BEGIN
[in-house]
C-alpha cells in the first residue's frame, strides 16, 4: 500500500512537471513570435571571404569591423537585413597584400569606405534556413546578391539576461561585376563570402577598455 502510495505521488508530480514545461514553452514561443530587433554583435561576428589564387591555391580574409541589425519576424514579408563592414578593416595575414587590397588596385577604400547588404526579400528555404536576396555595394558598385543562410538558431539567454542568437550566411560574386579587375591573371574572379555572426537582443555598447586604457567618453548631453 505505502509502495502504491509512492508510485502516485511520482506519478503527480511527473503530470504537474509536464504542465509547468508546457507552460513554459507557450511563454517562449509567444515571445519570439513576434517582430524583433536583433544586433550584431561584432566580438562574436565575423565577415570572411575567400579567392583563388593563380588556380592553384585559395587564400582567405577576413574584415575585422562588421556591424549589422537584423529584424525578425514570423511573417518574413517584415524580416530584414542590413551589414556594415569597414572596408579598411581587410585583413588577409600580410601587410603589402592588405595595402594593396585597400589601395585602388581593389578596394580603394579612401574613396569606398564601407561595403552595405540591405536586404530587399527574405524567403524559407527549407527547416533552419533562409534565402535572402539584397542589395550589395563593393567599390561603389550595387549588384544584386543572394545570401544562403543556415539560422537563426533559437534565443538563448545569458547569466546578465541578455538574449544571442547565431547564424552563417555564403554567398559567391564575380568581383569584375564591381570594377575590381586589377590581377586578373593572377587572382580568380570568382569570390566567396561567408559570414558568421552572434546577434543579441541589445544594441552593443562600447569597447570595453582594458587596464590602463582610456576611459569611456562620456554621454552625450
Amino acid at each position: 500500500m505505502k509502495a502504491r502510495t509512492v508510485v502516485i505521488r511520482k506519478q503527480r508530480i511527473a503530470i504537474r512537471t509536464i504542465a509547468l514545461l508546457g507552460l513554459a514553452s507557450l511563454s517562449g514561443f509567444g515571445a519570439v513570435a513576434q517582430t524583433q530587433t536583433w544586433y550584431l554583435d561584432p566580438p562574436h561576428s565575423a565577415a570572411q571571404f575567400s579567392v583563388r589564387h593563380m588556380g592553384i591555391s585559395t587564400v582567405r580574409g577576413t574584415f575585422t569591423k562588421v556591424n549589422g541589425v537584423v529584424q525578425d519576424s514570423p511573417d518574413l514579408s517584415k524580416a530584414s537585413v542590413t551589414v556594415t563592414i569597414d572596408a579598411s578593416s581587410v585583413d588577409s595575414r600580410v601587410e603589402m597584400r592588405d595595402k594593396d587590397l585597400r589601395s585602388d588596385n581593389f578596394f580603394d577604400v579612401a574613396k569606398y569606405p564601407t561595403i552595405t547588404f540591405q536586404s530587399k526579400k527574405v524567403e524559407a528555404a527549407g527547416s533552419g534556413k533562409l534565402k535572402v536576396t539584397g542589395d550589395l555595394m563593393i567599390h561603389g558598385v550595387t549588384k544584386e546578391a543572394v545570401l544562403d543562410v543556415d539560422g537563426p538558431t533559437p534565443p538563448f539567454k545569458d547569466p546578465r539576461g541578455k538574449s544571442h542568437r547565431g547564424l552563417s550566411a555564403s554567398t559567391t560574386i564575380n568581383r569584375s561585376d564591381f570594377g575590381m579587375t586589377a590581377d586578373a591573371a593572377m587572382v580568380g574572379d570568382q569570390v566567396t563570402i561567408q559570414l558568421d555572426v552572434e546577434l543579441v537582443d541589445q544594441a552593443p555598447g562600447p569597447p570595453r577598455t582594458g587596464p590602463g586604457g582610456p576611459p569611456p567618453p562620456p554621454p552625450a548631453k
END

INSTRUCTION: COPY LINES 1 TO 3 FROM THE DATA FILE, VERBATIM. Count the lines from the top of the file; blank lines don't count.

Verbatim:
[in-house]
C-alpha cells in the first residue's frame, strides 16, 4: 500500500512537471513570435571571404569591423537585413597584400569606405534556413546578391539576461561585376563570402577598455 502510495505521488508530480514545461514553452514561443530587433554583435561576428589564387591555391580574409541589425519576424514579408563592414578593416595575414587590397588596385577604400547588404526579400528555404536576396555595394558598385543562410538558431539567454542568437550566411560574386579587375591573371574572379555572426537582443555598447586604457567618453548631453 505505502509502495502504491509512492508510485502516485511520482506519478503527480511527473503530470504537474509536464504542465509547468508546457507552460513554459507557450511563454517562449509567444515571445519570439513576434517582430524583433536583433544586433550584431561584432566580438562574436565575423565577415570572411575567400579567392583563388593563380588556380592553384585559395587564400582567405577576413574584415575585422562588421556591424549589422537584423529584424525578425514570423511573417518574413517584415524580416530584414542590413551589414556594415569597414572596408579598411581587410585583413588577409600580410601587410603589402592588405595595402594593396585597400589601395585602388581593389578596394580603394579612401574613396569606398564601407561595403552595405540591405536586404530587399527574405524567403524559407527549407527547416533552419533562409534565402535572402539584397542589395550589395563593393567599390561603389550595387549588384544584386543572394545570401544562403543556415539560422537563426533559437534565443538563448545569458547569466546578465541578455538574449544571442547565431547564424552563417555564403554567398559567391564575380568581383569584375564591381570594377575590381586589377590581377586578373593572377587572382580568380570568382569570390566567396561567408559570414558568421552572434546577434543579441541589445544594441552593443562600447569597447570595453582594458587596464590602463582610456576611459569611456562620456554621454552625450
Amino acid at each position: 500500500m505505502k509502495a502504491r502510495t509512492v508510485v502516485i505521488r511520482k506519478q503527480r508530480i511527473a503530470i504537474r512537471t509536464i504542465a509547468l514545461l508546457g507552460l513554459a514553452s507557450l511563454s517562449g514561443f509567444g515571445a519570439v513570435a513576434q517582430t524583433q530587433t536583433w544586433y550584431l554583435d561584432p566580438p562574436h561576428s565575423a565577415a570572411q571571404f575567400s579567392v583563388r589564387h593563380m588556380g592553384i591555391s585559395t587564400v582567405r580574409g577576413t574584415f575585422t569591423k562588421v556591424n549589422g541589425v537584423v529584424q525578425d519576424s514570423p511573417d518574413l514579408s517584415k524580416a530584414s537585413v542590413t551589414v556594415t563592414i569597414d572596408a579598411s578593416s581587410v585583413d588577409s595575414r600580410v601587410e603589402m597584400r592588405d595595402k594593396d587590397l585597400r589601395s585602388d588596385n581593389f578596394f580603394d577604400v579612401a574613396k569606398y569606405p564601407t561595403i552595405t547588404f540591405q536586404s530587399k526579400k527574405v524567403e524559407a528555404a527549407g527547416s533552419g534556413k533562409l534565402k535572402v536576396t539584397g542589395d550589395l555595394m563593393i567599390h561603389g558598385v550595387t549588384k544584386e546578391a543572394v545570401l544562403d543562410v543556415d539560422g537563426p538558431t533559437p534565443p538563448f539567454k545569458d547569466p546578465r539576461g541578455k538574449s544571442h542568437r547565431g547564424l552563417s550566411a555564403s554567398t559567391t560574386i564575380n568581383r569584375s561585376d564591381f570594377g575590381m579587375t586589377a590581377d586578373a591573371a593572377m587572382v580568380g574572379d570568382q569570390v566567396t563570402i561567408q559570414l558568421d555572426v552572434e546577434l543579441v537582443d541589445q544594441a552593443p555598447g562600447p569597447p570595453r577598455t582594458g587596464p590602463g586604457g582610456p576611459p569611456p567618453p562620456p554621454p552625450a548631453k